witnesses' ? to the murder. Suspi
cion at once pointed to Bert Ray, a
gambler, who had been playing in
hard luck, and upon search being
made he was not to be found. The
sheriff was unable to get any
as to his whereabouts until
24, when he heard of him in
ding. He at once went in pursuit,
but the man was gone. Keeping
up the search he located him in
Wells, Nevada, where he made the
arrest in a barber shop, and now
has his prisoner behind bars. -
Port Townsend, Wash., July 26.
Yip Hay, a Chinese, is the first
man to be arrested while fleeing
from the scene of his crime in A
laska, through the medium of tele
graphic communication but recent
ly established. When the steamer
Dolphin called at Petersburg, Yip
Hay came aboard. Arriving here
he was taken into custody on a war
rant wired from United States Mar
shal Shoup, at Juneau, securing the
Chinese of the crime ol murder, jsjo
particulars of the crime came on the
Dolphin, but it is supposed .Hay
murdered one of his countrymen at
Petersburg, which is a properous
cannery settlement. The. prisoner
is to be held here pending further
orders from Marshal Shoup.
A Duel Fought With Fists.
Frank CarLoa and George W.
Baldwin fought a duel with bare
fists on Nicolai street near Tweaty
fourth, Saturday night, and as a
result Cai i.j.Ji.'s body is at - the
morgre, while Baldwin is confined
to a cell ia the city jail. A charge
of manslaughter has been placed
against him. The prisoner declares
he acted in self defense. The duel
was fought opposite the woodyard
of the Banfield-Veysey Fuel Com
pany, wmcn is some distance re
moved from the mam thoroughfare
and traveled by few after dusk. Tbe
fight was prearranged and was in
tended to settle once for all a claim
which each is said to have had u-
on the affections of two girls, Jose
phine Smith and Ida Fiddler, em
ployed as waitresses at the Villard
"Hotel on North Front street.
It seems that young Baldwin bad
first become acquainted with the
girls, and resented the attentions
Carlson had been paying them of
late. The two had their first l
tercation about a week ago, and
they seemed only to embitter the
jealousy and ill-feeling between
ibem. i he girls, it is said, finally
told Carlson that Baldwin had been
rude to them, and the former de
manded that an apology be made.
Baldwin's reply was in the nature
of a challenge to a fight with bared
The relatives and intimate friends
of the two 3'oung men tried to per
suade them not to fight, but to na
avail. Both principals were on the
ground soon after 7 o'clock Satur
day evening, together with a crowd
ofabout35or 40 men, including
William Baldwin, father of Geo.
Baldwin, and one of his brothers.
The clothes of both men were
searched before the fighting began,
and their penknives were taken
from them to make it certain that
they should not hurt each other too
seriously. Both men had friends
in the crowd, and they were divid
ed into two hostilecamps, each jeal
ous of the ether. The fighters went
at it, nip and tuck, landing blow
after blow upon each other with a
fierceness made possible by thejeal
ous hatred of each toward the other.
Finally Carlson appeared to be weak
ening and he stepped back,,his hand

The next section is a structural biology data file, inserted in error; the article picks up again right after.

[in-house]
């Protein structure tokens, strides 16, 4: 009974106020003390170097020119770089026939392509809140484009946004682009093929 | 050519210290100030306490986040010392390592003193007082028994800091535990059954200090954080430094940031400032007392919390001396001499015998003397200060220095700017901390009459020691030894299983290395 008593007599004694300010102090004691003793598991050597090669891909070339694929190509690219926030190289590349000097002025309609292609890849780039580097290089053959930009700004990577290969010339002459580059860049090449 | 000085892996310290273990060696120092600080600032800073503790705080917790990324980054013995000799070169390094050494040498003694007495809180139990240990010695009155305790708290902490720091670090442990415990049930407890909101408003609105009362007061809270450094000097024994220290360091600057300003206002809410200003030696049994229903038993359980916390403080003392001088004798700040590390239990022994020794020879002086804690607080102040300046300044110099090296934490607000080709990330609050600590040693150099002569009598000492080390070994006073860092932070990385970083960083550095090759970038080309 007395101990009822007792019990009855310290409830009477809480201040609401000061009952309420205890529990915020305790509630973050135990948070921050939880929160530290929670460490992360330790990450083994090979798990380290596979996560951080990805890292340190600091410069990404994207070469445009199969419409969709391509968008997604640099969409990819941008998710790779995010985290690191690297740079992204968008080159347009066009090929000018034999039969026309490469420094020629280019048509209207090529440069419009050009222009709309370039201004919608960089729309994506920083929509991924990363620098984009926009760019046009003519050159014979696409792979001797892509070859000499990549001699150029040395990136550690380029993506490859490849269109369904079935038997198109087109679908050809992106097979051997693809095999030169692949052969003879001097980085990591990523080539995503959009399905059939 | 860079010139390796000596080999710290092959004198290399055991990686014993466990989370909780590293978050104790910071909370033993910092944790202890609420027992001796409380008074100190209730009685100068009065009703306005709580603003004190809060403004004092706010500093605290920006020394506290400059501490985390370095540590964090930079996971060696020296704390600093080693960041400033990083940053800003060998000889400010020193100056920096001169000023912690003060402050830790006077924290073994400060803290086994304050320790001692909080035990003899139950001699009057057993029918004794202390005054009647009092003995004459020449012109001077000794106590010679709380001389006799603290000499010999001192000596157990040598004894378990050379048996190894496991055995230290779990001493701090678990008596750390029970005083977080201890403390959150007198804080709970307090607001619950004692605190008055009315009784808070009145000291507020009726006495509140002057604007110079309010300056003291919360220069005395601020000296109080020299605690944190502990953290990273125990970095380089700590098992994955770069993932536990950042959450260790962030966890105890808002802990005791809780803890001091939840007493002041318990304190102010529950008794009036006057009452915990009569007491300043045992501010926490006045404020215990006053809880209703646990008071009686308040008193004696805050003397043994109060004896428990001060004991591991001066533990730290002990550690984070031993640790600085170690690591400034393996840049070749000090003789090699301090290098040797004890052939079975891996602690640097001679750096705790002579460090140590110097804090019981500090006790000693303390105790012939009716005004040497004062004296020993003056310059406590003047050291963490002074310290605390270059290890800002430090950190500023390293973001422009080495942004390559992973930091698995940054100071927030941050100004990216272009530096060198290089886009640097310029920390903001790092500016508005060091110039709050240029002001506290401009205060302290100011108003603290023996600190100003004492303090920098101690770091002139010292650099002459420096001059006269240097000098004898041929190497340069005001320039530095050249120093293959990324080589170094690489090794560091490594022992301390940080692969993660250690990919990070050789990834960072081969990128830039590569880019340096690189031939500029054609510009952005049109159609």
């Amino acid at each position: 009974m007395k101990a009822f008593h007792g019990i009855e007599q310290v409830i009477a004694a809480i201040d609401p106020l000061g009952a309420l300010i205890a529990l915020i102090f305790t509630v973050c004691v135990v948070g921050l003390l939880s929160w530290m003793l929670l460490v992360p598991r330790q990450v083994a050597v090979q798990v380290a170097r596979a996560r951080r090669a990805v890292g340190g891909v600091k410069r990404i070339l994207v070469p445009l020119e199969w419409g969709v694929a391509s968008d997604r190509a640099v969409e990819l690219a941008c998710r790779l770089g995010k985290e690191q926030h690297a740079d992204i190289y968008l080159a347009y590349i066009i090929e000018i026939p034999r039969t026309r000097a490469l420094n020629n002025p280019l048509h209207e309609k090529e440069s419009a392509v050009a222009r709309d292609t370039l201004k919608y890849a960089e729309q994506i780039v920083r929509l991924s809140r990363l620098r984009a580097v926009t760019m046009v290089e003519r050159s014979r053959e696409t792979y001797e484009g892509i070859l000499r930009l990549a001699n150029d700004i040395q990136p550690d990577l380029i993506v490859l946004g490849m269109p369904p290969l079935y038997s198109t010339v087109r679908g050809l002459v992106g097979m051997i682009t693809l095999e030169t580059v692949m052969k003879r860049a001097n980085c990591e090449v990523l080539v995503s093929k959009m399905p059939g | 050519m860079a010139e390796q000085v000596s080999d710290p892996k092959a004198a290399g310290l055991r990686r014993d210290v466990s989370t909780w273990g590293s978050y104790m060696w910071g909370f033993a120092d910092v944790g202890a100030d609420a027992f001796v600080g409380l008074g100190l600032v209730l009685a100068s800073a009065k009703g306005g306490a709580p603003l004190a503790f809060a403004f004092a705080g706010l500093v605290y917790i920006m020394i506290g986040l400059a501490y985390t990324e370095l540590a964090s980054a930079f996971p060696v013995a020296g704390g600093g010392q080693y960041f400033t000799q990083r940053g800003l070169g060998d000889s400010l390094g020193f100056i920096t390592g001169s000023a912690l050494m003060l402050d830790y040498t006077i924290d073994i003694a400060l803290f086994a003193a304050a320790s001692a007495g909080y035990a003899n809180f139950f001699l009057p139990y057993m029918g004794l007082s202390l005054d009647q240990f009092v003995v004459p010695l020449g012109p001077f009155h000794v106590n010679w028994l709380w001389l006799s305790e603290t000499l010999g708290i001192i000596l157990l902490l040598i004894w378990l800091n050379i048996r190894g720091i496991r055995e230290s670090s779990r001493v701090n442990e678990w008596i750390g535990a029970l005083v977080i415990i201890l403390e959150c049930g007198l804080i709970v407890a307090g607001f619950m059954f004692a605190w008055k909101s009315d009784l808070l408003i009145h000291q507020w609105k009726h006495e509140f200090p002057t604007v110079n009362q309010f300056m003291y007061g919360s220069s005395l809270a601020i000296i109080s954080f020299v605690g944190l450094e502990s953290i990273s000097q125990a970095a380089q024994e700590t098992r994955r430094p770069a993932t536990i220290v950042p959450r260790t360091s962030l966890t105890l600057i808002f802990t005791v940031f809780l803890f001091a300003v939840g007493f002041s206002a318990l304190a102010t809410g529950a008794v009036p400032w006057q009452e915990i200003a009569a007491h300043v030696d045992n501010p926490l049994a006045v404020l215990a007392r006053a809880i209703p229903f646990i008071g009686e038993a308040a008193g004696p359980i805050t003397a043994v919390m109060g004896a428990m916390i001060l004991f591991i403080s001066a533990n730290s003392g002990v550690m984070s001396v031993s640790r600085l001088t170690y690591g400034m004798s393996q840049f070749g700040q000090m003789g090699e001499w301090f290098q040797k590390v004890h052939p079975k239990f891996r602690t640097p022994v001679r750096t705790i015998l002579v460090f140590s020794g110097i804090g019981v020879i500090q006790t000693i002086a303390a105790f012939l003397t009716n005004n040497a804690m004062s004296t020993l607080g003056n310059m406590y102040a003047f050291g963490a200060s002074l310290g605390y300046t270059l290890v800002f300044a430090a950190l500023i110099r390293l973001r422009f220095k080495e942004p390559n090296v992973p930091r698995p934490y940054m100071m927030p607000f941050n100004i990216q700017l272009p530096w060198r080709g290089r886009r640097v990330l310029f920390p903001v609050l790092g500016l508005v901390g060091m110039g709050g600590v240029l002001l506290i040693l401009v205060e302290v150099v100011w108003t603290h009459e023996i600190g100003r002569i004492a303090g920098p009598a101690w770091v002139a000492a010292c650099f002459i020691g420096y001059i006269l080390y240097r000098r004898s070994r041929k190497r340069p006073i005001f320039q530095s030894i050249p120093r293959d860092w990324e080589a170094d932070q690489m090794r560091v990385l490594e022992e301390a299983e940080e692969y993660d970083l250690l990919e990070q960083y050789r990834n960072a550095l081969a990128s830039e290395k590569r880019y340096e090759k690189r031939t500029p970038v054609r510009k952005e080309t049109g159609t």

on his stomach, gasped a few times
and feli. It was over. Baldwin
was the victor. The crowd thought
the whipped man had fainted. He
was taken by his friends to a near
by house, where it was found that
he was dead.
Coroner Finley removed the body
to the morgue. The police
notified and Detectives Day and
Weiner arrested young Baldwin as
he was about to enter his home af
ter spending sometime downtown.
Baldwin expressed regret that the
fight had e.ided so disastrously.
"It was a fair fight," he said,
"and I fought Carlson because he
fought me. I simply defended my
self. He must have been weak
Some of the evidence adduced at
the coroner's inquest Sunday night
in the case was rather conflicting.
("The verdict of the jury states that
death was due to a solar plexus
blow, in other words, the blow
which caused death was one struck
in the stomach, in the region of the
solar plexus. There was no attempt
to censure anyone in the verdict.
The evidence showed that both men
were in good physical condition.
Dr. O. S. Binswanger, who per
formed the autopsy, said he found
the organs in a normal condition,
and was satisfied Carlson did not
die of any heart trouble. He said
the victim died as the result of a
blow in the region of the solar plex
us. He found that Carlson's nose
had been broken and other minor
bruises of no importance. William
Baldwin, father of the prisoner," bet
$ 1 with deceased on the result of
A fine Durbrm milk cove, fresh.
L, L Brooks
STORED IT IN THE TRUNK OF A
MAPLE TREE AND OWNER,
, SENT TO PEISiM
ror issuing it a jomn Used as a
Bar to Deceive Authorities
'.Many a Scheme to Defeat
"j Other New3.
Burlington, Vt., Tulv 19. Start
ling disclosure relating to tbe sale
'of intoxicating liquors in defiance
of the prohibitory laws have already
been made as a result of the nomi
nation of Percival W. Clement for
governor on a high license-inde
pendent ticket. More will follow,
and present indications point to
a stirring up such as this stata has
never before experienced.
Mr. Clement bolted the republi
can state convention in June, and
General J..G. McCullough, a pro
hibitionist, was nominated. Last
Wednesday Clament was nominate